mize in the evils which it is compelled to employ, and abate something of the sternness of its retaliations and inflictions.
Whether the three particular statutes we have to consider were ever meant to be literally executed has been made a doubt. That they are not executed, is the fact; and that they ought not, is on all hands admitted. They who are anxious for reform, think the result of the practice is right in the main, but desire to see the sanguinary statutes abolished, and other provisions introduced in their place more congenial to the spirit and opinions of the age, and more con-. sistent with the actual administration of justice. Their request does not seem very unreasonable. They desire to have justice done according to the laws rather than in spite of them.
That lenity, which the sense and usage of the times have substituted for a regular execution of the law, is a benefit upon the whole, but obtained at the price of many and great inconveniences. For, first of all, in how many instances do the parties themselves, who have been sufferers, decline to prosecute, or to urge the prosecution, deterred by the inordinate hardship of the fate to which they may by possibility bring the culprit? The loss of property is a wrong which men do not bear with very remarkable patience; but neither the goading sense of that wrong, nor obedience to public duty, will be strong enough to carry men through the anxieties of a capital prosecution, unless they are rather more vindictive than they ought to be, or hardier patriots than can be expected. Whereas it has been said that sanguinary penalties rarely enforced, can inspire no terror; we conceive this to be a mistake. They do often inspire a very effectual terror into the person who is injured; though it may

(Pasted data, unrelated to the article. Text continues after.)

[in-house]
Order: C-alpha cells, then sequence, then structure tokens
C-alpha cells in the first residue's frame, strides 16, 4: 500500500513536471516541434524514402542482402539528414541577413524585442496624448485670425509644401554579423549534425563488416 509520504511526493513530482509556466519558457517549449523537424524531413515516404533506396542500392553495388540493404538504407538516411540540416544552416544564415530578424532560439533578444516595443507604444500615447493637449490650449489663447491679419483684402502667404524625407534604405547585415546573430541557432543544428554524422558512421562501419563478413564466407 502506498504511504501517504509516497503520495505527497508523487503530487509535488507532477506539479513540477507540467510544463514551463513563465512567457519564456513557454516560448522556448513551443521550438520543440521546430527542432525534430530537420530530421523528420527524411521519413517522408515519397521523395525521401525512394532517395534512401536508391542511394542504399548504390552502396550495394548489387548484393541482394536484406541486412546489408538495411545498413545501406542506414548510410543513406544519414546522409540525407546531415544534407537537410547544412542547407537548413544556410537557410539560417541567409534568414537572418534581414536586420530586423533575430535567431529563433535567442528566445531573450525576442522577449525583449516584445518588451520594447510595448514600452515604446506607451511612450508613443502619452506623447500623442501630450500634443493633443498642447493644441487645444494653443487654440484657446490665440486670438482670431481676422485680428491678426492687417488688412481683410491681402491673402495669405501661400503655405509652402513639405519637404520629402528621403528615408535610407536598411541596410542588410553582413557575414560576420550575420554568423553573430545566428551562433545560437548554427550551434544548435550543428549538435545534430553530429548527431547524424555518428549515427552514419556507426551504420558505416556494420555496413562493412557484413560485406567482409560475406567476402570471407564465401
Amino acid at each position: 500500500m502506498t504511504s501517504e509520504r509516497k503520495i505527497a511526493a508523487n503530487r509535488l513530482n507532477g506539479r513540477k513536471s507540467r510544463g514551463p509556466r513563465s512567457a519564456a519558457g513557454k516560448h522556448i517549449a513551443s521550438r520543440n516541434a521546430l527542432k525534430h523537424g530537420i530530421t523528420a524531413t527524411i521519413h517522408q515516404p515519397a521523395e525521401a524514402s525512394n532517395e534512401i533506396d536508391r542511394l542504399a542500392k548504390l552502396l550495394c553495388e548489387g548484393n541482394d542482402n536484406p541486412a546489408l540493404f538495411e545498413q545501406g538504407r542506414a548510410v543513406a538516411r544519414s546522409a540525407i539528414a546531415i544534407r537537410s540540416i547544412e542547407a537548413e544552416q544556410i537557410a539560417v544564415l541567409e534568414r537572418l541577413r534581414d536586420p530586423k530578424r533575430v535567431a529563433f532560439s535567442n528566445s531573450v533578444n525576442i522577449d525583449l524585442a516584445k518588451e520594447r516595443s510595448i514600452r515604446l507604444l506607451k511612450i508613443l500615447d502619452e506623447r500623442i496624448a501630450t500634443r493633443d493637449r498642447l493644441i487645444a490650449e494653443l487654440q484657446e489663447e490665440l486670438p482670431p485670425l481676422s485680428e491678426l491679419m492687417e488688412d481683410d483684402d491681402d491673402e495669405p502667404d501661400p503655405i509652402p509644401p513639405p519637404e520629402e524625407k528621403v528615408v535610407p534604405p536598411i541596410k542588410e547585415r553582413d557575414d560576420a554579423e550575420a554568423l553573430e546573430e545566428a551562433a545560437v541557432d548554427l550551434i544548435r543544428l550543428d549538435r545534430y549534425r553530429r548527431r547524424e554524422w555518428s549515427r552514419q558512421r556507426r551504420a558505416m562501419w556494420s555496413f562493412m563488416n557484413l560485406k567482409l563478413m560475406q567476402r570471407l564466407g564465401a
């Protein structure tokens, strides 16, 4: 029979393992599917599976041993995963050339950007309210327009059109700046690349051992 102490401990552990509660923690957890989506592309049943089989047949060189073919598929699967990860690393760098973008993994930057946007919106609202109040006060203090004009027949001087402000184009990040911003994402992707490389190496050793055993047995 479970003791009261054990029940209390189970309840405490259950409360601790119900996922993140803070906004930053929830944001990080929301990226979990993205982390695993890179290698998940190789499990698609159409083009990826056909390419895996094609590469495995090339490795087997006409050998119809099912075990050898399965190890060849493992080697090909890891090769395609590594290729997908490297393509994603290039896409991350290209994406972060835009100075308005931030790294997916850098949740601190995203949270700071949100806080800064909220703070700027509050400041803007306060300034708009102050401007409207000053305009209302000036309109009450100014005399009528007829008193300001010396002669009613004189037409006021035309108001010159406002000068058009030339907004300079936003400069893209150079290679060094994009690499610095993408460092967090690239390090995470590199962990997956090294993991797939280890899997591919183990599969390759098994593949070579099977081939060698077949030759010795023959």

be doubted how far he is exactly the proper object of legal intimidation. Seldom as it is put in force, the very name
apprehension of the sentence of death is a detriment to the cause of justice with him, however weak it may be as a check to the violation of it with the offender. In this way, severe statutes become often a charter of impunity to the crimes which they were intended to punish.
Suppose, however, that a prosecutor is found, whether honest or vindictive; that a man who has lost a piece of cotton from his shop, or a few silver spoons from his closet, undertakes, with great labour and expense to himself, to push the offender to the peril of his life; we are only one step in advance. Few are so little acquainted with the proceedings in a court as not to know that the evidence brought there is way-laid with the same scruples which impede the first movements of the prosecution; that witnesses do not unfrequently appear to disguise and withhold the truth, the whole of which they are sworn to speak, from the dread of swearing away,' how innocently soever, a man's life, for a matter of five